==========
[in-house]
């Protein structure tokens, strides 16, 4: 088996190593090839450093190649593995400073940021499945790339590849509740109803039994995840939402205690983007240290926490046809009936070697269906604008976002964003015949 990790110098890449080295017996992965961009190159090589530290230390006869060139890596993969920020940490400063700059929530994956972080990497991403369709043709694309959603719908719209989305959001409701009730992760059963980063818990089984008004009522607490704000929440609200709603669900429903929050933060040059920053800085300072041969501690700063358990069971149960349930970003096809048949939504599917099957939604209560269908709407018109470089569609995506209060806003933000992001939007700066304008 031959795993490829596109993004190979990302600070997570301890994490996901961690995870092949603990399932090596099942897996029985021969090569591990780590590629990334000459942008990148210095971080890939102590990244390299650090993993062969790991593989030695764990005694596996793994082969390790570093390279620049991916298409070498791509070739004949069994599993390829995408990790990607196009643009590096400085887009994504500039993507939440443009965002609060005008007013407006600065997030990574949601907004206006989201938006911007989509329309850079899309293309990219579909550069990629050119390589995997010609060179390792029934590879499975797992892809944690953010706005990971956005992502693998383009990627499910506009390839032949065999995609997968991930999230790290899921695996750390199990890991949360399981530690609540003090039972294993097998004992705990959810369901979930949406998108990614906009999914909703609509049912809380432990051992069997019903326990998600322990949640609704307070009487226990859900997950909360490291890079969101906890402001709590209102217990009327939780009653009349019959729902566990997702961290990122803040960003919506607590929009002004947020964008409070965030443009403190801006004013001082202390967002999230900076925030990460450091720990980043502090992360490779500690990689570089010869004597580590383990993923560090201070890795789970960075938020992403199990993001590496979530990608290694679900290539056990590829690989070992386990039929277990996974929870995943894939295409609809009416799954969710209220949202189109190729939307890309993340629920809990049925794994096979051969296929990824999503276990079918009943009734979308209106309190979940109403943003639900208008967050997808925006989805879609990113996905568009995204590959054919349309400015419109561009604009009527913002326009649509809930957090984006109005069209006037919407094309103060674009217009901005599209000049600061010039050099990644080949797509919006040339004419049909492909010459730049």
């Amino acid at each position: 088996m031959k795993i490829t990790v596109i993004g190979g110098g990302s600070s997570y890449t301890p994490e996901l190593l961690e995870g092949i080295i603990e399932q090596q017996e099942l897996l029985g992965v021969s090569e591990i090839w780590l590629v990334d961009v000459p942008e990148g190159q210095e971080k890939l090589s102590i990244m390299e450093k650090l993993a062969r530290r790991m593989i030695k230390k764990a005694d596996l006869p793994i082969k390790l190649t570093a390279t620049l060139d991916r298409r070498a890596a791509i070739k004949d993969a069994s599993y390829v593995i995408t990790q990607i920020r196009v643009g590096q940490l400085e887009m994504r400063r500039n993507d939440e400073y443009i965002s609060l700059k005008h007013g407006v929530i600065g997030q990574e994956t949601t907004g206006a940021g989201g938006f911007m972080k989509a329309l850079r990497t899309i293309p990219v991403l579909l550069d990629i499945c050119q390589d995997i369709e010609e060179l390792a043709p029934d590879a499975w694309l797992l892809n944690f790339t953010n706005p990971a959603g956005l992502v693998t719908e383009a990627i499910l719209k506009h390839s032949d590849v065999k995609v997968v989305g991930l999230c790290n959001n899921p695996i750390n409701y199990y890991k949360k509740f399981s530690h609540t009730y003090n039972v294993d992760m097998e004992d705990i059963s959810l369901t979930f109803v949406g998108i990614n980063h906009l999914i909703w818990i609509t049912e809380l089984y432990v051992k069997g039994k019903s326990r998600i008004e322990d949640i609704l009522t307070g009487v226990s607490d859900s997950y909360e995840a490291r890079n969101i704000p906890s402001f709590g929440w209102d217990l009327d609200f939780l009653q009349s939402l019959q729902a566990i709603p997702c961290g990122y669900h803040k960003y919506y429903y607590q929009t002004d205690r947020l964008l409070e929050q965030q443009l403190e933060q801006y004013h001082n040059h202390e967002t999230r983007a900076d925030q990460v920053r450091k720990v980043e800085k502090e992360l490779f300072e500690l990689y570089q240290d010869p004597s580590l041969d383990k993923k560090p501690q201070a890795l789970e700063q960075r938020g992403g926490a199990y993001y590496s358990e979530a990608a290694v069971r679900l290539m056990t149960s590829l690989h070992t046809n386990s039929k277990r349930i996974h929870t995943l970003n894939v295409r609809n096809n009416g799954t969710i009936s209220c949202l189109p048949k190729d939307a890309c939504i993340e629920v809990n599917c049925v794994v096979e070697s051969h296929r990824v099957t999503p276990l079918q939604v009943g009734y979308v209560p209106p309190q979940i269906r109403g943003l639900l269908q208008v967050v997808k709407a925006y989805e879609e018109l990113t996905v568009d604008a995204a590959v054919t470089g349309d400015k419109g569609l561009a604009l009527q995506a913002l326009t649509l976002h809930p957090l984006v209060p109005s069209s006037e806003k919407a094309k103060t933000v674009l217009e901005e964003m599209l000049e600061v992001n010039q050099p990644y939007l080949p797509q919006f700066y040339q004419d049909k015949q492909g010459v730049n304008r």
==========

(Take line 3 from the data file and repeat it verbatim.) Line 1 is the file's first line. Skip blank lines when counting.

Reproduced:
């Amino acid at each position: 088996m031959k795993i490829t990790v596109i993004g190979g110098g990302s600070s997570y890449t301890p994490e996901l190593l961690e995870g092949i080295i603990e399932q090596q017996e099942l897996l029985g992965v021969s090569e591990i090839w780590l590629v990334d961009v000459p942008e990148g190159q210095e971080k890939l090589s102590i990244m390299e450093k650090l993993a062969r530290r790991m593989i030695k230390k764990a005694d596996l006869p793994i082969k390790l190649t570093a390279t620049l060139d991916r298409r070498a890596a791509i070739k004949d993969a069994s599993y390829v593995i995408t990790q990607i920020r196009v643009g590096q940490l400085e887009m994504r400063r500039n993507d939440e400073y443009i965002s609060l700059k005008h007013g407006v929530i600065g997030q990574e994956t949601t907004g206006a940021g989201g938006f911007m972080k989509a329309l850079r990497t899309i293309p990219v991403l579909l550069d990629i499945c050119q390589d995997i369709e010609e060179l390792a043709p029934d590879a499975w694309l797992l892809n944690f790339t953010n706005p990971a959603g956005l992502v693998t719908e383009a990627i499910l719209k506009h390839s032949d590849v065999k995609v997968v989305g991930l999230c790290n959001n899921p695996i750390n409701y199990y890991k949360k509740f399981s530690h609540t009730y003090n039972v294993d992760m097998e004992d705990i059963s959810l369901t979930f109803v949406g998108i990614n980063h906009l999914i909703w818990i609509t049912e809380l089984y432990v051992k069997g039994k019903s326990r998600i008004e322990d949640i609704l009522t307070g009487v226990s607490d859900s997950y909360e995840a490291r890079n969101i704000p906890s402001f709590g929440w209102d217990l009327d609200f939780l009653q009349s939402l019959q729902a566990i709603p997702c961290g990122y669900h803040k960003y919506y429903y607590q929009t002004d205690r947020l964008l409070e929050q965030q443009l403190e933060q801006y004013h001082n040059h202390e967002t999230r983007a900076d925030q990460v920053r450091k720990v980043e800085k502090e992360l490779f300072e500690l990689y570089q240290d010869p004597s580590l041969d383990k993923k560090p501690q201070a890795l789970e700063q960075r938020g992403g926490a199990y993001y590496s358990e979530a990608a290694v069971r679900l290539m056990t149960s590829l690989h070992t046809n386990s039929k277990r349930i996974h929870t995943l970003n894939v295409r609809n096809n009416g799954t969710i009936s209220c949202l189109p048949k190729d939307a890309c939504i993340e629920v809990n599917c049925v794994v096979e070697s051969h296929r990824v099957t999503p276990l079918q939604v009943g009734y979308v209560p209106p309190q979940i269906r109403g943003l639900l269908q208008v967050v997808k709407a925006y989805e879609e018109l990113t996905v568009d604008a995204a590959v054919t470089g349309d400015k419109g569609l561009a604009l009527q995506a913002l326009t649509l976002h809930p957090l984006v209060p109005s069209s006037e806003k919407a094309k103060t933000v674009l217009e901005e964003m599209l000049e600061v992001n010039q050099p990644y939007l080949p797509q919006f700066y040339q004419d049909k015949q492909g010459v730049n304008r």